other feel hot. Cold temperatures often cause muscle spasm and pain. At other times, they may

sweat excessively after limited physical activity. Some have swelling of their feet and hands

while others may have dry eyes and mouth. If an FMS student does have a dry mouth, they may

need to take sips of water or juice periodically. Others may have to be excused to go to the

bathroom more often as a result of increased urinary frequency and/or bowel dysfunction.

Teenaged girls often have very painful menstrual periods.

Young people with FMS usually have less tolerance for stress and easily become overwhelmed.

It is helpful if they are given one task at a time.

Many young people with FMS

f) Stiffness:

for hours. Stiffness can return at other times during the day, generally when the young person

has been inactive for some period, such as sitting in their desk too long. Exposure to drafts or

cold weather can also trigger stiffness.

Nearly all young people with FMS are stiff when they wake up and it usually lasts

Summary

Young people with FMS have a dysfunction in the areas of the central nervous system that

process pain. In addition to the generalized, widespread pain, they experience inappropriate and

sometime rather bizarre pain sensations. The pain can quickly migrate from one place to

another. Although many of their pain sensations fluctuate, contracted muscles and abnormal

joint movement can cause constant pain and are easily aggravated. Their pain can be severe

and exhausting.

Educational Implications

Young people with FMS face many physical, mental, educational, social, and emotional

challenges, which also affect their families and friends. The pain and the numerous types of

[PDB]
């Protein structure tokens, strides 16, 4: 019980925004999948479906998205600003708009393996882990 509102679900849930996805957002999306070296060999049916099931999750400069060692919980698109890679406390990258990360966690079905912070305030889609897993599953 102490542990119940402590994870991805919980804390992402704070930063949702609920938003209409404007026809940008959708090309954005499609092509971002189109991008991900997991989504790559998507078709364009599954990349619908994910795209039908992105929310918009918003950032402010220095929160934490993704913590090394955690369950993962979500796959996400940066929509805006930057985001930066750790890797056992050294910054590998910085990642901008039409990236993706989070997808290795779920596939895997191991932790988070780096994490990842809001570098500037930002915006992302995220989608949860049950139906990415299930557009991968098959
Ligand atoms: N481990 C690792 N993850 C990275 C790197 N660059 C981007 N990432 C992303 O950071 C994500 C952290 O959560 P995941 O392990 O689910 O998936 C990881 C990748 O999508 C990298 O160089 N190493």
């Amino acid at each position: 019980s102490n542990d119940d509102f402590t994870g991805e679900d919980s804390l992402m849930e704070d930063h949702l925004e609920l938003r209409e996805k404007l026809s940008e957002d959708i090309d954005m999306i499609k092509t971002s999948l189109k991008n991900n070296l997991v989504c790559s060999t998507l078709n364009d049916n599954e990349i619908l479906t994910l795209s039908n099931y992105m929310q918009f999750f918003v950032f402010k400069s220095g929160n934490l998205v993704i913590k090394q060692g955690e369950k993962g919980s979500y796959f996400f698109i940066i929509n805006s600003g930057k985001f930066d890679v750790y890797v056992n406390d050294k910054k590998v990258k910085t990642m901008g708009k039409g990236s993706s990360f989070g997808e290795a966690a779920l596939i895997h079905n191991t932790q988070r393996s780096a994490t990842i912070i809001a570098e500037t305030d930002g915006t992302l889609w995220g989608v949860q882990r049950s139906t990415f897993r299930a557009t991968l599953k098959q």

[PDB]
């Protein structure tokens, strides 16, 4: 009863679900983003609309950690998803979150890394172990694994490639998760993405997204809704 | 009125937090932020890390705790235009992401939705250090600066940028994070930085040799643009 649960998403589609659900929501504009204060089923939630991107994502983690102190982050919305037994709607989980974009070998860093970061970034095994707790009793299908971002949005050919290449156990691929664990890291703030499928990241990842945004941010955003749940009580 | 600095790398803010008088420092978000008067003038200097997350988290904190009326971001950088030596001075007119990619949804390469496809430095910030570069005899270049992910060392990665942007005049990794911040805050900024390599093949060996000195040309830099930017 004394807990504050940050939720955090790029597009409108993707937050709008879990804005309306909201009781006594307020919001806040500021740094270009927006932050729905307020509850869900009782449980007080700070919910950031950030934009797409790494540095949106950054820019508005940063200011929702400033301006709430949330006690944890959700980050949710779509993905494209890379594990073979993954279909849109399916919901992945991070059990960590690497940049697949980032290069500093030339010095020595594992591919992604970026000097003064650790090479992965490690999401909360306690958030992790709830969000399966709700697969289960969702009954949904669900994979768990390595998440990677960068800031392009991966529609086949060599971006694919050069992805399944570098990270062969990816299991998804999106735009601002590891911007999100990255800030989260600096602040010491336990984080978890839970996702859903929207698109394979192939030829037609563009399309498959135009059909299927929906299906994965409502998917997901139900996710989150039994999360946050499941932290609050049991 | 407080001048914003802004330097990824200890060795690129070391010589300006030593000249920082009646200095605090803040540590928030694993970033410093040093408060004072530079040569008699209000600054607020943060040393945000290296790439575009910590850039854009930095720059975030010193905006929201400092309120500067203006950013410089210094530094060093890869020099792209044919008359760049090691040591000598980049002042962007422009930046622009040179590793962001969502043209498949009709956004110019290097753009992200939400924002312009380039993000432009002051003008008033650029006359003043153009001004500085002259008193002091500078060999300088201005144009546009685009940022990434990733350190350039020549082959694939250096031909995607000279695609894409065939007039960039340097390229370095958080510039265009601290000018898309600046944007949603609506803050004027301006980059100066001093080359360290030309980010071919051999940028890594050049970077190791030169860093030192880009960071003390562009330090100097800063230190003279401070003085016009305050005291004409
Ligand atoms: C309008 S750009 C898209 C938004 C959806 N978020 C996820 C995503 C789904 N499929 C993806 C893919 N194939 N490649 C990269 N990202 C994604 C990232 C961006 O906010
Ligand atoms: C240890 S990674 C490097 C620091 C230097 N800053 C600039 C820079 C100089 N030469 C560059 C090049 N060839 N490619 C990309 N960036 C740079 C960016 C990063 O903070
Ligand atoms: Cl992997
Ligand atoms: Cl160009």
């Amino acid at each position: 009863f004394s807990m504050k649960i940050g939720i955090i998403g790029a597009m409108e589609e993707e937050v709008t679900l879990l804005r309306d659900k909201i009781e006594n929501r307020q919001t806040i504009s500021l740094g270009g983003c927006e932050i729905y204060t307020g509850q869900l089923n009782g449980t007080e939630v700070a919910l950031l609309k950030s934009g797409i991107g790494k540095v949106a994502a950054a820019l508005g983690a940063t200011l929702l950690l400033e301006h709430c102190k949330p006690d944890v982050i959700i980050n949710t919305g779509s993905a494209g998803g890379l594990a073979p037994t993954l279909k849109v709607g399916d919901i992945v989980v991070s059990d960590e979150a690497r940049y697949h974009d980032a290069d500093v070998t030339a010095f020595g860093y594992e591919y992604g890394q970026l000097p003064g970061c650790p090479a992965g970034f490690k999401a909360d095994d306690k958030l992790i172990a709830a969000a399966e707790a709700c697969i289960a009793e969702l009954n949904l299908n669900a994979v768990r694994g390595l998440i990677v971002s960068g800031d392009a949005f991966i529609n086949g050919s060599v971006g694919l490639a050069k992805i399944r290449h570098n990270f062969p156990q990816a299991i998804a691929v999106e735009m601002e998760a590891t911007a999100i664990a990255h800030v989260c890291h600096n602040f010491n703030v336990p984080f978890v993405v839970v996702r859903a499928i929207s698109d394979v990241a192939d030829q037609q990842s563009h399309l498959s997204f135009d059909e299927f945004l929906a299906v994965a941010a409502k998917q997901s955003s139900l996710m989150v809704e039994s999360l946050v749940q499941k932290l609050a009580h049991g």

fatigue experience adversely affect their cognitive abilities and educational studies. Because of

their slowed cognitive processing and fatigue, it is difficult for them to complete their school work

and keep up with their classmates. They easily become confused and overwhelmed. Many FMS

students require special educational considerations.

Clinical Goals and Guidelines for Educational Planning

(Adapted from the FMS Consensus Document [12])

The goals and guidelines for educational planning for FMS students are basically the same as

for ME/CFS students. However, with FMS patients there is greater emphasis on accommodating

pain symptoms and with ME/CFS there is greater emphasis on fatigue, post-exertional malaise,

and cognitive symptoms. Many of these patients have overlapping symptoms and indeed some

meet the criteria for both illnesses. For those educators who are specifically looking for

information to assist them in accommodating FMS patients, the goals and guidelines are

basically repeated from chapter 1.

Goals

The Expert Consensus Panel emphasizes the following top priorities in any rehabilitative efforts:

1. The support and well-being of the patient

Because FMS is a poorly understood chronic illness, educators can lessen the confusion and

uncertainty often experienced by these patients by being supportive and influencing the opinion

of these students’ peers regarding the illness.

2. Patient empowerment

It is essential for the patient’s physiological and psychological health that s/he is able to maintain

autonomy over the pacing of activities. An integral part of empowering youth with FMS is to

validate and respect their knowledge of their body and experiences. Educators can assist them

in setting personal and emotional boundaries.

3. Optimizing functional ability

The aim is for these young people to achieve activity boundaries in which they can be as active

as possible without aggravating their symptoms. Once reasonable boundaries are achieved,

patients can very gradually extend their activities at their